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    $\begingroup$ Could you provide more context on the calculation you saw doing this? With only this information, it is a bit difficult to understand if the steps are valid or not $\endgroup$ Dec 12, 2022 at 5:31
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    $\begingroup$ just did ! @schris38 $\endgroup$ Dec 12, 2022 at 5:50
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    $\begingroup$ You might find the answers to this question helpful $\endgroup$ Dec 12, 2022 at 12:38

4 Answers 4

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I will address the second question primarily, because there is an important point here about the notation.

Right from the beginning, the following statement $$\hat{p} = -i\hbar \partial_x$$ doesn't makes sense, especially when you then go to try and act on abstract ket vectors. The operator $\hat{p}$ is an abstract operator acting on abstract ket-space whose representation in position-space is given by $\frac{\hbar}{i}\frac{\partial}{\partial x}$. You cannot act with $\frac{\hbar}{i}\frac{\partial}{\partial x}$ on kets because these objects live in different worlds.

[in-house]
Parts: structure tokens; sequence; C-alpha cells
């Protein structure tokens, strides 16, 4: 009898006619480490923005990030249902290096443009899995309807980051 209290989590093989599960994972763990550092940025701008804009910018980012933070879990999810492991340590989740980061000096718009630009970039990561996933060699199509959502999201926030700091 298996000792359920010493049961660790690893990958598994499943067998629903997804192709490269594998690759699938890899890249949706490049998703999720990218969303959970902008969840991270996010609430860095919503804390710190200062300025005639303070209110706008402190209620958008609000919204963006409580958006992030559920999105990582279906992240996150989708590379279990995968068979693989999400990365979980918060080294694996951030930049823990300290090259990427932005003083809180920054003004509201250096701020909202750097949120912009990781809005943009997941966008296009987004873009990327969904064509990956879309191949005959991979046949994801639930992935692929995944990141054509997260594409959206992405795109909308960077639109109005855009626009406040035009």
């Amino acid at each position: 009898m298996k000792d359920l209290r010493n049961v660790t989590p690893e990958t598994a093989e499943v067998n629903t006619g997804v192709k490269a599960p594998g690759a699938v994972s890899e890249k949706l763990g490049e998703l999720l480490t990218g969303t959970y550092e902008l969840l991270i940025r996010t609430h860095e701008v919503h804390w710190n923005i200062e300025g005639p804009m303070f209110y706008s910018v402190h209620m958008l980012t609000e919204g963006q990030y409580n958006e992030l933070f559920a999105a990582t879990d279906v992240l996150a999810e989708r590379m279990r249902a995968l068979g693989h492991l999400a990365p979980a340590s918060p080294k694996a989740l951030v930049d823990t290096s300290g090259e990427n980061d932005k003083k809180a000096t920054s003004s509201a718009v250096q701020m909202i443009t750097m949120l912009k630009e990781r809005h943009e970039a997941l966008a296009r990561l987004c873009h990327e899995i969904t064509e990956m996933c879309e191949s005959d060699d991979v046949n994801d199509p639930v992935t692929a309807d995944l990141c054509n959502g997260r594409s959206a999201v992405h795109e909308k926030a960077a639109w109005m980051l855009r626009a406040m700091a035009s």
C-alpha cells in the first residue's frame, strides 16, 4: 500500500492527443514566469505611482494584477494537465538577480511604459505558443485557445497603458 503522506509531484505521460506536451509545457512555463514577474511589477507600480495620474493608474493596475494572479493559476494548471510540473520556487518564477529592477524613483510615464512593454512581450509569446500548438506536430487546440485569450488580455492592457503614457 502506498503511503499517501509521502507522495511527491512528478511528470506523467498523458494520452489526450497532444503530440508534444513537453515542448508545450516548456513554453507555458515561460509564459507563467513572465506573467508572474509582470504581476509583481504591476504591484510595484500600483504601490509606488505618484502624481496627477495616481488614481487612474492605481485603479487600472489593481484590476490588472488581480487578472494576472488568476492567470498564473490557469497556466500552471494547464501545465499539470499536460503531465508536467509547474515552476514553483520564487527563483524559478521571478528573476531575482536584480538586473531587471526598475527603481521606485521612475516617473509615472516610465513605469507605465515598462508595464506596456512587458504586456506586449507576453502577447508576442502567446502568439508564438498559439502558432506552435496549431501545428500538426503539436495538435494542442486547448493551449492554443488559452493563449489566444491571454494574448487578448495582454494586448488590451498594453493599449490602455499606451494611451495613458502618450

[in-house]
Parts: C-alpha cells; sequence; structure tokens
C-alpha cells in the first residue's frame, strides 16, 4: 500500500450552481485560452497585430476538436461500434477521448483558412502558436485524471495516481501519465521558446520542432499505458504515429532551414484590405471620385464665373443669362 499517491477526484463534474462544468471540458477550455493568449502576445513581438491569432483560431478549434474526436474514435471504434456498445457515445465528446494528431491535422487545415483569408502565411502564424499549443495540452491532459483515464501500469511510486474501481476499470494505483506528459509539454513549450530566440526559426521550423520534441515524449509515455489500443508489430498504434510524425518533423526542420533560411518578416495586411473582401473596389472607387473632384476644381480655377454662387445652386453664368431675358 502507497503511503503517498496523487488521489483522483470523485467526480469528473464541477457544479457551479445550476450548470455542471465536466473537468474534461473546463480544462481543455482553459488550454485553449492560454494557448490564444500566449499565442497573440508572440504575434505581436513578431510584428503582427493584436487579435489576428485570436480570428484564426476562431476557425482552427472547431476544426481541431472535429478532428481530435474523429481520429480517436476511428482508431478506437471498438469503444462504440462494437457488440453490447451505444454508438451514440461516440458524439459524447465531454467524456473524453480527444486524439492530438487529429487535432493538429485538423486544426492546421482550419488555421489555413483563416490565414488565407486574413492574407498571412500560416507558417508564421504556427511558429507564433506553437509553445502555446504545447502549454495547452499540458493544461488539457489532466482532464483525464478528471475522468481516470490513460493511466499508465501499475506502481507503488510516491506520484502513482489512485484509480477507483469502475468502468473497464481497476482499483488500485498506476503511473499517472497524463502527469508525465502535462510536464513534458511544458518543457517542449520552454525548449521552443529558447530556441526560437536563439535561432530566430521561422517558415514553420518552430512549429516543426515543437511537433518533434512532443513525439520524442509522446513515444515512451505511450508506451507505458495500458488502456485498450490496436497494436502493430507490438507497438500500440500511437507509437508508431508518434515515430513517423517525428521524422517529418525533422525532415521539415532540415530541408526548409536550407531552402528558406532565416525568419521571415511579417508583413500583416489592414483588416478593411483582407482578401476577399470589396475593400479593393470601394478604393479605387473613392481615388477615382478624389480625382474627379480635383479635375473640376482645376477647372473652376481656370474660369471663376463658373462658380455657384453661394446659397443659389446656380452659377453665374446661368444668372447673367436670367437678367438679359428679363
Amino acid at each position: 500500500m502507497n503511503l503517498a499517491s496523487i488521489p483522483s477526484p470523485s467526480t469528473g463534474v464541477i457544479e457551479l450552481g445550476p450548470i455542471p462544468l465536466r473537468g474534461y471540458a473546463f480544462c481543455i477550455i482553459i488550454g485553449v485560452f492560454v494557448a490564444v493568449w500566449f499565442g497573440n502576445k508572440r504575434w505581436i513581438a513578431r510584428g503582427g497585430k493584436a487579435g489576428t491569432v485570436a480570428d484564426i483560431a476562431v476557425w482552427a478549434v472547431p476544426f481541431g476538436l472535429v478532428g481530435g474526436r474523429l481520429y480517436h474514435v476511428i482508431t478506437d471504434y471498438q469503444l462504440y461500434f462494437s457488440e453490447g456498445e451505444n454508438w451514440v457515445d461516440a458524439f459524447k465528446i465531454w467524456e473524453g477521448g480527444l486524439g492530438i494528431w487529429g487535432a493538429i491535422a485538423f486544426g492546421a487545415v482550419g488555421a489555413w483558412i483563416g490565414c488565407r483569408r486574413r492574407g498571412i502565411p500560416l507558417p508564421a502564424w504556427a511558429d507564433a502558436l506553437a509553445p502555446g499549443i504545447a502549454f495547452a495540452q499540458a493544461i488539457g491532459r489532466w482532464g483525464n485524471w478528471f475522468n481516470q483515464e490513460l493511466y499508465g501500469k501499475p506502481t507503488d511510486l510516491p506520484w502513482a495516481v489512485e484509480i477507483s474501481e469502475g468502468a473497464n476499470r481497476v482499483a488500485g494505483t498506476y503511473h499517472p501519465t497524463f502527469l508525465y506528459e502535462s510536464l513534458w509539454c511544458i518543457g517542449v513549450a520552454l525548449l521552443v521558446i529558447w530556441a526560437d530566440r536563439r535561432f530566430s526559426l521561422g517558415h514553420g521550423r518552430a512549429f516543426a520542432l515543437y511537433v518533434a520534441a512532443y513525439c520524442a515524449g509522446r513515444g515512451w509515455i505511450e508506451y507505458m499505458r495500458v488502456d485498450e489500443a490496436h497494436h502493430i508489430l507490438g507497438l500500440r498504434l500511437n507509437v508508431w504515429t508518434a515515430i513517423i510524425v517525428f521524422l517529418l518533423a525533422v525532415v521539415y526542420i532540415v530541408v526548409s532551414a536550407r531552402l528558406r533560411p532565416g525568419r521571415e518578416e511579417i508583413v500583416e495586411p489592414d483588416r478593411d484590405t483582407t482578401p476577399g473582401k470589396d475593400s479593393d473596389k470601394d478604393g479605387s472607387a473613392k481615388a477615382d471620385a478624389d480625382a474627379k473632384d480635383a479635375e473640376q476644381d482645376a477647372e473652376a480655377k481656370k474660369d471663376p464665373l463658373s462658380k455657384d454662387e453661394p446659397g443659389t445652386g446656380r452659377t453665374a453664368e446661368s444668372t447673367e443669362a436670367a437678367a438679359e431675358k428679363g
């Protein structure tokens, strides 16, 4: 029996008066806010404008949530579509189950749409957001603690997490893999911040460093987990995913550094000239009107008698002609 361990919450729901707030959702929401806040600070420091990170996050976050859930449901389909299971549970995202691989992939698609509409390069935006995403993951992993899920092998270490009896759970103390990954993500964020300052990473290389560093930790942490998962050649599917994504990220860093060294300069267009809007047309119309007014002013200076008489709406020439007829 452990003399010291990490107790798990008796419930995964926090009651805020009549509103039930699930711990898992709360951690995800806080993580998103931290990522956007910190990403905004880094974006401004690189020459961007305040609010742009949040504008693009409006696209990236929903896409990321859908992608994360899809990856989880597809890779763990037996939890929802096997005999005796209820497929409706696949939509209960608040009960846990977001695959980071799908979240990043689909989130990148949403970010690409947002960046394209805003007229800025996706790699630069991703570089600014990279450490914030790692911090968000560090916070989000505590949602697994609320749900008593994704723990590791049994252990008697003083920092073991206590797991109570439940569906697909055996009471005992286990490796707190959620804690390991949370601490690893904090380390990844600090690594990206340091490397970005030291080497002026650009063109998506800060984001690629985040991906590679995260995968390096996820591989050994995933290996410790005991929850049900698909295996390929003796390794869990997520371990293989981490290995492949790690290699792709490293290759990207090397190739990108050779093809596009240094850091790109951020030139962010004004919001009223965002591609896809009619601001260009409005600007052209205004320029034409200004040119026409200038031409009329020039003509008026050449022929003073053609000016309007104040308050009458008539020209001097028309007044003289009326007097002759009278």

To explain, note that if we have an abstract ket (quantum state) $\lvert \psi\rangle$, we can compute its expansion coefficients in a basis $\lvert \varphi_n\rangle$ by by computing the inner products $\langle \varphi_n | \psi\rangle$. Then, you can think of $\langle \varphi_n | \psi\rangle$ as the $n$'th element in a column-vector representation of $\lvert \psi\rangle$, i.e., $$ \lvert{\psi}\rangle \to \begin{bmatrix} \langle \varphi_1 | \psi\rangle \\ \langle \varphi_2 | \psi\rangle \\ \langle \varphi_3 | \psi\rangle \\ \vdots \end{bmatrix}\,. $$